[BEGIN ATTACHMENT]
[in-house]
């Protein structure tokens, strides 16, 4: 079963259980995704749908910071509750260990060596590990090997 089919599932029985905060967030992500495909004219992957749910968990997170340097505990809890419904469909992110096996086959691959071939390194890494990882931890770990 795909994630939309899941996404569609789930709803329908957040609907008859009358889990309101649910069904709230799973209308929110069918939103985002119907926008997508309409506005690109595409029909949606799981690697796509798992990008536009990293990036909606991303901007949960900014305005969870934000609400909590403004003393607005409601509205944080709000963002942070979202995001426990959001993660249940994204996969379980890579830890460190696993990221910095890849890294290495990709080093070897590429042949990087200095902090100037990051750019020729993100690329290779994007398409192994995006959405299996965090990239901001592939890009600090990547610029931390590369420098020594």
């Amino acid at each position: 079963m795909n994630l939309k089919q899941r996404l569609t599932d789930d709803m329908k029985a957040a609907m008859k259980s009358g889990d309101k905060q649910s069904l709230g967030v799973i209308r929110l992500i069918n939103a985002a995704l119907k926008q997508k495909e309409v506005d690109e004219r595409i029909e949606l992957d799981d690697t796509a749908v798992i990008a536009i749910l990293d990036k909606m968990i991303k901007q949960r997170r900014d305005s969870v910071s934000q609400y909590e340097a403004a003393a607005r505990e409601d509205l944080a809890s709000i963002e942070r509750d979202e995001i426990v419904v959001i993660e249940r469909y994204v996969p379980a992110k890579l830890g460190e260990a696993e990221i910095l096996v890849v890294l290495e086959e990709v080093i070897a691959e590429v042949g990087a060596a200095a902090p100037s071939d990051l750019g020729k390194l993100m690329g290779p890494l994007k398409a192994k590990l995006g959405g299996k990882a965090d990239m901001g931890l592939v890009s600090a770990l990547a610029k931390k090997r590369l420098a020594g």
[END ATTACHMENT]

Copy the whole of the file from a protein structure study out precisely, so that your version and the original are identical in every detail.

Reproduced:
[in-house]
């Protein structure tokens, strides 16, 4: 079963259980995704749908910071509750260990060596590990090997 089919599932029985905060967030992500495909004219992957749910968990997170340097505990809890419904469909992110096996086959691959071939390194890494990882931890770990 795909994630939309899941996404569609789930709803329908957040609907008859009358889990309101649910069904709230799973209308929110069918939103985002119907926008997508309409506005690109595409029909949606799981690697796509798992990008536009990293990036909606991303901007949960900014305005969870934000609400909590403004003393607005409601509205944080709000963002942070979202995001426990959001993660249940994204996969379980890579830890460190696993990221910095890849890294290495990709080093070897590429042949990087200095902090100037990051750019020729993100690329290779994007398409192994995006959405299996965090990239901001592939890009600090990547610029931390590369420098020594």
């Amino acid at each position: 079963m795909n994630l939309k089919q899941r996404l569609t599932d789930d709803m329908k029985a957040a609907m008859k259980s009358g889990d309101k905060q649910s069904l709230g967030v799973i209308r929110l992500i069918n939103a985002a995704l119907k926008q997508k495909e309409v506005d690109e004219r595409i029909e949606l992957d799981d690697t796509a749908v798992i990008a536009i749910l990293d990036k909606m968990i991303k901007q949960r997170r900014d305005s969870v910071s934000q609400y909590e340097a403004a003393a607005r505990e409601d509205l944080a809890s709000i963002e942070r509750d979202e995001i426990v419904v959001i993660e249940r469909y994204v996969p379980a992110k890579l830890g460190e260990a696993e990221i910095l096996v890849v890294l290495e086959e990709v080093i070897a691959e590429v042949g990087a060596a200095a902090p100037s071939d990051l750019g020729k390194l993100m690329g290779p890494l994007k398409a192994k590990l995006g959405g299996k990882a965090d990239m901001g931890l592939v890009s600090a770990l990547a610029k931390k090997r590369l420098a020594g």